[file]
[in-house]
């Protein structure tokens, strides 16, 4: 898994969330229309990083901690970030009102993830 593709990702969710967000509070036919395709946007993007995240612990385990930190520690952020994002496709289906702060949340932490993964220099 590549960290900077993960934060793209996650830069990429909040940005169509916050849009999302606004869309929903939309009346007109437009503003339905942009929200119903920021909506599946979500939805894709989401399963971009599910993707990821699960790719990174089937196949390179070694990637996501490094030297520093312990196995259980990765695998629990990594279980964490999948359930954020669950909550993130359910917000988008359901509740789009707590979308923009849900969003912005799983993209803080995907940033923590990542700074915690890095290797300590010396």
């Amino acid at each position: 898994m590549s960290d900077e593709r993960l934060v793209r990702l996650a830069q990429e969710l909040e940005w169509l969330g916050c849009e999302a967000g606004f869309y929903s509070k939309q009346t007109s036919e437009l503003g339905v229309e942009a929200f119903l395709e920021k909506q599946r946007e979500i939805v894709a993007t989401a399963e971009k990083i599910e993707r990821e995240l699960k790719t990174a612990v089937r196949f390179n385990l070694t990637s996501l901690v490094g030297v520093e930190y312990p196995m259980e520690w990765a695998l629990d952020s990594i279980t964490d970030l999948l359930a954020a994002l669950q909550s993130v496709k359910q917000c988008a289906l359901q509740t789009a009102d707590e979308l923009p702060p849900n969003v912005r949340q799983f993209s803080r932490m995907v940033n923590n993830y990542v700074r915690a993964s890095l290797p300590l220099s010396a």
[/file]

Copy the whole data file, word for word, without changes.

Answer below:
[in-house]
């Protein structure tokens, strides 16, 4: 898994969330229309990083901690970030009102993830 593709990702969710967000509070036919395709946007993007995240612990385990930190520690952020994002496709289906702060949340932490993964220099 590549960290900077993960934060793209996650830069990429909040940005169509916050849009999302606004869309929903939309009346007109437009503003339905942009929200119903920021909506599946979500939805894709989401399963971009599910993707990821699960790719990174089937196949390179070694990637996501490094030297520093312990196995259980990765695998629990990594279980964490999948359930954020669950909550993130359910917000988008359901509740789009707590979308923009849900969003912005799983993209803080995907940033923590990542700074915690890095290797300590010396």
């Amino acid at each position: 898994m590549s960290d900077e593709r993960l934060v793209r990702l996650a830069q990429e969710l909040e940005w169509l969330g916050c849009e999302a967000g606004f869309y929903s509070k939309q009346t007109s036919e437009l503003g339905v229309e942009a929200f119903l395709e920021k909506q599946r946007e979500i939805v894709a993007t989401a399963e971009k990083i599910e993707r990821e995240l699960k790719t990174a612990v089937r196949f390179n385990l070694t990637s996501l901690v490094g030297v520093e930190y312990p196995m259980e520690w990765a695998l629990d952020s990594i279980t964490d970030l999948l359930a954020a994002l669950q909550s993130v496709k359910q917000c988008a289906l359901q509740t789009a009102d707590e979308l923009p702060p849900n969003v912005r949340q799983f993209s803080r932490m995907v940033n923590n993830y990542v700074r915690a993964s890095l290797p300590l220099s010396a």